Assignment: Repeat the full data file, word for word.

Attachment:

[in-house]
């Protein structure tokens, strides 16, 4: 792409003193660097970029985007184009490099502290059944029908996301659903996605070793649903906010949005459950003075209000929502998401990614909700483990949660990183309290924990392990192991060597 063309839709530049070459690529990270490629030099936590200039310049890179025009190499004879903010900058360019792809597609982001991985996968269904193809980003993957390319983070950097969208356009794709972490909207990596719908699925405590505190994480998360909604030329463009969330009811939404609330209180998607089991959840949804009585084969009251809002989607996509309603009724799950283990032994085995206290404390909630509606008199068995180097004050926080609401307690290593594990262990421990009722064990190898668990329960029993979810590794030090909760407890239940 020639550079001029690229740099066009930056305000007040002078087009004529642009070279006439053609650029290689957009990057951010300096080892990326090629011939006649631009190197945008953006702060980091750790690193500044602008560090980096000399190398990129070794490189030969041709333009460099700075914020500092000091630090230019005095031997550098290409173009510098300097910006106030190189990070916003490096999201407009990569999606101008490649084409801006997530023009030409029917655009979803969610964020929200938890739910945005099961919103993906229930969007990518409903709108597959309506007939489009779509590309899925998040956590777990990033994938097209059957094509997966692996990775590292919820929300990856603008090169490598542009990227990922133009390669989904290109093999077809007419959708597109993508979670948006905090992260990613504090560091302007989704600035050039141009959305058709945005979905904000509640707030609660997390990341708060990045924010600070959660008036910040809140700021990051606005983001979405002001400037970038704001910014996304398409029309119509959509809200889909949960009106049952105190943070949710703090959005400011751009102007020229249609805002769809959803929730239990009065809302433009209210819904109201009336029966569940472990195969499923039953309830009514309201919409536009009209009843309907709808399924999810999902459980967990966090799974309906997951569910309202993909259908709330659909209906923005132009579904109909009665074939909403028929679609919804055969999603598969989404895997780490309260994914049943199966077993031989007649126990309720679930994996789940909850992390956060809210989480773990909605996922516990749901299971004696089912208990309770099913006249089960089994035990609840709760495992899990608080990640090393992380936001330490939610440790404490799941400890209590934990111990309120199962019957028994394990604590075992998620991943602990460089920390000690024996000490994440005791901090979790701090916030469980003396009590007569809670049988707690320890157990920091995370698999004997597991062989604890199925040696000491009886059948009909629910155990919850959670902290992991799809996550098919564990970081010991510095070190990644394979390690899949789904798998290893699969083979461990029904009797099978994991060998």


[in-house]
């Protein structure tokens, strides 16, 4: 792409003193660097970029985007184009490099502290059944029908996301659903996605070793649903906010949005459950003075209000929502998401990614909700483990949660990183309290924990392990192991060597 063309839709530049070459690529990270490629030099936590200039310049890179025009190499004879903010900058360019792809597609982001991985996968269904193809980003993957390319983070950097969208356009794709972490909207990596719908699925405590505190994480998360909604030329463009969330009811939404609330209180998607089991959840949804009585084969009251809002989607996509309603009724799950283990032994085995206290404390909630509606008199068995180097004050926080609401307690290593594990262990421990009722064990190898668990329960029993979810590794030090909760407890239940 020639550079001029690229740099066009930056305000007040002078087009004529642009070279006439053609650029290689957009990057951010300096080892990326090629011939006649631009190197945008953006702060980091750790690193500044602008560090980096000399190398990129070794490189030969041709333009460099700075914020500092000091630090230019005095031997550098290409173009510098300097910006106030190189990070916003490096999201407009990569999606101008490649084409801006997530023009030409029917655009979803969610964020929200938890739910945005099961919103993906229930969007990518409903709108597959309506007939489009779509590309899925998040956590777990990033994938097209059957094509997966692996990775590292919820929300990856603008090169490598542009990227990922133009390669989904290109093999077809007419959708597109993508979670948006905090992260990613504090560091302007989704600035050039141009959305058709945005979905904000509640707030609660997390990341708060990045924010600070959660008036910040809140700021990051606005983001979405002001400037970038704001910014996304398409029309119509959509809200889909949960009106049952105190943070949710703090959005400011751009102007020229249609805002769809959803929730239990009065809302433009209210819904109201009336029966569940472990195969499923039953309830009514309201919409536009009209009843309907709808399924999810999902459980967990966090799974309906997951569910309202993909259908709330659909209906923005132009579904109909009665074939909403028929679609919804055969999603598969989404895997780490309260994914049943199966077993031989007649126990309720679930994996789940909850992390956060809210989480773990909605996922516990749901299971004696089912208990309770099913006249089960089994035990609840709760495992899990608080990640090393992380936001330490939610440790404490799941400890209590934990111990309120199962019957028994394990604590075992998620991943602990460089920390000690024996000490994440005791901090979790701090916030469980003396009590007569809670049988707690320890157990920091995370698999004997597991062989604890199925040696000491009886059948009909629910155990919850959670902290992991799809996550098919564990970081010991510095070190990644394979390690899949789904798998290893699969083979461990029904009797099978994991060998």